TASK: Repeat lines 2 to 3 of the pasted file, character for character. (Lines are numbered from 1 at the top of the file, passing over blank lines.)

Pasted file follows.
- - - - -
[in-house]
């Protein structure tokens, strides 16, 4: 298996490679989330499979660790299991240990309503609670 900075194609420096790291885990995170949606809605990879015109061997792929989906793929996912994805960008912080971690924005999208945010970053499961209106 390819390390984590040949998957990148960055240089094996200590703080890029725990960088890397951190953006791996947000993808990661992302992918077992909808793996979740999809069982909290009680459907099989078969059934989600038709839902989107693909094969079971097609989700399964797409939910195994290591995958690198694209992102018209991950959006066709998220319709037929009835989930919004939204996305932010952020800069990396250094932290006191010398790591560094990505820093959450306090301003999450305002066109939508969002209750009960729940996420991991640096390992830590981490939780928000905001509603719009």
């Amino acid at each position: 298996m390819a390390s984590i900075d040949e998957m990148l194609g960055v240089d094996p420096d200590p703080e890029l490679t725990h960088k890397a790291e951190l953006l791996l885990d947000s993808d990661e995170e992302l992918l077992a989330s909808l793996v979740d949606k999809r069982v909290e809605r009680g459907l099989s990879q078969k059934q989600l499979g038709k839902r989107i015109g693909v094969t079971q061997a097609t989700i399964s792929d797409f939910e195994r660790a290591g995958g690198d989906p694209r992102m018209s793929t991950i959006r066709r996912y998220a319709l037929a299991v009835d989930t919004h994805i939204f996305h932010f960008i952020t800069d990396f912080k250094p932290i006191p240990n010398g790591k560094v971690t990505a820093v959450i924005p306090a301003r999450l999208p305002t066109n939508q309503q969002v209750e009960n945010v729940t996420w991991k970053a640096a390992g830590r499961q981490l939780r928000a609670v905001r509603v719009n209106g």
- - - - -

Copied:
């Protein structure tokens, strides 16, 4: 298996490679989330499979660790299991240990309503609670 900075194609420096790291885990995170949606809605990879015109061997792929989906793929996912994805960008912080971690924005999208945010970053499961209106 390819390390984590040949998957990148960055240089094996200590703080890029725990960088890397951190953006791996947000993808990661992302992918077992909808793996979740999809069982909290009680459907099989078969059934989600038709839902989107693909094969079971097609989700399964797409939910195994290591995958690198694209992102018209991950959006066709998220319709037929009835989930919004939204996305932010952020800069990396250094932290006191010398790591560094990505820093959450306090301003999450305002066109939508969002209750009960729940996420991991640096390992830590981490939780928000905001509603719009």
């Amino acid at each position: 298996m390819a390390s984590i900075d040949e998957m990148l194609g960055v240089d094996p420096d200590p703080e890029l490679t725990h960088k890397a790291e951190l953006l791996l885990d947000s993808d990661e995170e992302l992918l077992a989330s909808l793996v979740d949606k999809r069982v909290e809605r009680g459907l099989s990879q078969k059934q989600l499979g038709k839902r989107i015109g693909v094969t079971q061997a097609t989700i399964s792929d797409f939910e195994r660790a290591g995958g690198d989906p694209r992102m018209s793929t991950i959006r066709r996912y998220a319709l037929a299991v009835d989930t919004h994805i939204f996305h932010f960008i952020t800069d990396f912080k250094p932290i006191p240990n010398g790591k560094v971690t990505a820093v959450i924005p306090a301003r999450l999208p305002t066109n939508q309503q969002v209750e009960n945010v729940t996420w991991k970053a640096a390992g830590r499961q981490l939780r928000a609670v905001r509603v719009n209106g």